Matching half a million paper title plans with the most up-to-date version of the Ordnance Survey map turned out to be an equally ambitious undertaking.  “Not all Title Plans consist of a simple red edge rectangle, many show rights and common servitudes and the plans for more complex titles can come in a myriad of colours, tintings and hatchings reflecting various rights and burdens”.

The Keeper is as disappointed and frustrated as customers with the delay in introducing the Registers Direct service.  However he is convinced that, despite the difficulties which are in the process of being resolved, customers old and new will see great benefits in being able to access directly information held on the registers.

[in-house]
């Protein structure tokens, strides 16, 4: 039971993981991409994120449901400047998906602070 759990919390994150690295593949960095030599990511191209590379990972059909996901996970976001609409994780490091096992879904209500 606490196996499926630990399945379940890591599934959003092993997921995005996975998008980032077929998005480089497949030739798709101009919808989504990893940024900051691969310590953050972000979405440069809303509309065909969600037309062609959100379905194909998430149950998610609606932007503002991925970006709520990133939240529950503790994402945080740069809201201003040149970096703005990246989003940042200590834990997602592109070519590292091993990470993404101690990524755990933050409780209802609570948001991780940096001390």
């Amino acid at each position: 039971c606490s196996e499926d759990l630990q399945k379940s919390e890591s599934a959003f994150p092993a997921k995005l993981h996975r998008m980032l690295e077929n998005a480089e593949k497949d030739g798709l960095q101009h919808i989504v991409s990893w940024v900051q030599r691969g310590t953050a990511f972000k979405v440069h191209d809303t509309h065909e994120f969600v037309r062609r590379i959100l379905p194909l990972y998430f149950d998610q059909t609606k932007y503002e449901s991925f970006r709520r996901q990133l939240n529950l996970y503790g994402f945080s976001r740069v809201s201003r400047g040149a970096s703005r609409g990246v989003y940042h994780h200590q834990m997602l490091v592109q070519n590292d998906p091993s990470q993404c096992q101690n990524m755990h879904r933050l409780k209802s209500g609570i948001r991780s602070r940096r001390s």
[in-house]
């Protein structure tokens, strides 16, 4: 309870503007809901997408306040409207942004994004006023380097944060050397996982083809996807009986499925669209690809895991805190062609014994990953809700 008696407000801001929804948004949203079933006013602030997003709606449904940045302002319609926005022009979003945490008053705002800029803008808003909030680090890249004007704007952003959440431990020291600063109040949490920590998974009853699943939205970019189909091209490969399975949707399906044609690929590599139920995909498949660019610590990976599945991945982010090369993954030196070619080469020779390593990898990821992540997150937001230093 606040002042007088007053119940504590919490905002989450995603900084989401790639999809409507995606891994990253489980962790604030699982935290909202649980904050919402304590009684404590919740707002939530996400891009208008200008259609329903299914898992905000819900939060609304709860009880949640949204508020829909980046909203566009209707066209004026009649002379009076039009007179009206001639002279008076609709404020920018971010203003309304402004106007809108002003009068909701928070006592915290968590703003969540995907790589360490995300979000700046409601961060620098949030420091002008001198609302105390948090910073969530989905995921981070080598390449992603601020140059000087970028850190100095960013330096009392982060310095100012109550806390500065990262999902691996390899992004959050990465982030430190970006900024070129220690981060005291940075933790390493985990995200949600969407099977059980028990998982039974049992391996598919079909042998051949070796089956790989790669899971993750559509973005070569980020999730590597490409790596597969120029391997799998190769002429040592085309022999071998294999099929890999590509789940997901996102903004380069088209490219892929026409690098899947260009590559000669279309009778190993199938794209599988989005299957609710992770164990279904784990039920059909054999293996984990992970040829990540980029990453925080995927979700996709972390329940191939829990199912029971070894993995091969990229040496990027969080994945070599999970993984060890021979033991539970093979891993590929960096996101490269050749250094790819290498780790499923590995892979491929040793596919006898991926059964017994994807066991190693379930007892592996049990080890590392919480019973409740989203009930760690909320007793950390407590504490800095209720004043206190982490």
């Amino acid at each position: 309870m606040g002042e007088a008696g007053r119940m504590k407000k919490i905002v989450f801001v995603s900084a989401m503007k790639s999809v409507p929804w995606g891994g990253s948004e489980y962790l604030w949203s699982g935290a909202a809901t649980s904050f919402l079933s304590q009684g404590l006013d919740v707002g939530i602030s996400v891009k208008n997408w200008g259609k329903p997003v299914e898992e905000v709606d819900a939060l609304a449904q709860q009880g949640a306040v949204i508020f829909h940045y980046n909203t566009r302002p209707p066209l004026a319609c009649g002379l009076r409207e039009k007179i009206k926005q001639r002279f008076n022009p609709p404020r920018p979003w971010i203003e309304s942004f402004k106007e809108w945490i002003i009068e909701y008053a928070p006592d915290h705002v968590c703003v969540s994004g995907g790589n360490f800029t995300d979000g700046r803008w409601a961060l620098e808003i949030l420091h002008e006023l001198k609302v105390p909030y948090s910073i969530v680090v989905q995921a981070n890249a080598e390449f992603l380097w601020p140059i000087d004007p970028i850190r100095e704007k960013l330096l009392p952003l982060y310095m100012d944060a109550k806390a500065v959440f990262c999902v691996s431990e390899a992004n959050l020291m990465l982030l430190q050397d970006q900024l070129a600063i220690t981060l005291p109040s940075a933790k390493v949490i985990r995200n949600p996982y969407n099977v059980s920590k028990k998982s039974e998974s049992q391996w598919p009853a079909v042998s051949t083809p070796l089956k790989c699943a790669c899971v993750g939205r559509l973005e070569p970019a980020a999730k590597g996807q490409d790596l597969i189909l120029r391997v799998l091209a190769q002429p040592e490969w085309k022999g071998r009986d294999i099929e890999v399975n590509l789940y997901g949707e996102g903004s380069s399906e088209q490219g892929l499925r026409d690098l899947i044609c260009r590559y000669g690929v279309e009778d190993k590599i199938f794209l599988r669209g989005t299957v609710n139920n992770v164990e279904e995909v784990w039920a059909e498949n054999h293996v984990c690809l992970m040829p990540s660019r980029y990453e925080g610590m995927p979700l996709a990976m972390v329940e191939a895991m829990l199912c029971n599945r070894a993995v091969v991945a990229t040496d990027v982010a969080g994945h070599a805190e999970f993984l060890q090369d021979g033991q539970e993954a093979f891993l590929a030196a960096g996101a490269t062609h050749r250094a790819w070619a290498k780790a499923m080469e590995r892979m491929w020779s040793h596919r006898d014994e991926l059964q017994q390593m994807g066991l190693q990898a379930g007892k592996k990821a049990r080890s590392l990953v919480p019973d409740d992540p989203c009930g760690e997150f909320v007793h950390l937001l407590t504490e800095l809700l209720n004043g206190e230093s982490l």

The digitising process has in the meantime brought a sharper focus to bear on accuracy.  “Obviously a digitised record is more readily accessible and this can reveal hitherto unsuspected errors or omissions.  In linking the old registers with the new we bring to light old errors and omissions and perhaps uncover new ones. We have responded by introduced a quality programme and also set up a Data Integrity Unit to make error reporting and error correction more effective.  I am aware that the accuracy of records is a key issue and we are taking the question of quality seriously”.

Having worked his way from an administrative officer up through the ranks of the Executive Agency, via various roles including as a legal examiner, manager, then finance and personnel director, how does he view the rather archaic sounding role of “Keeper”?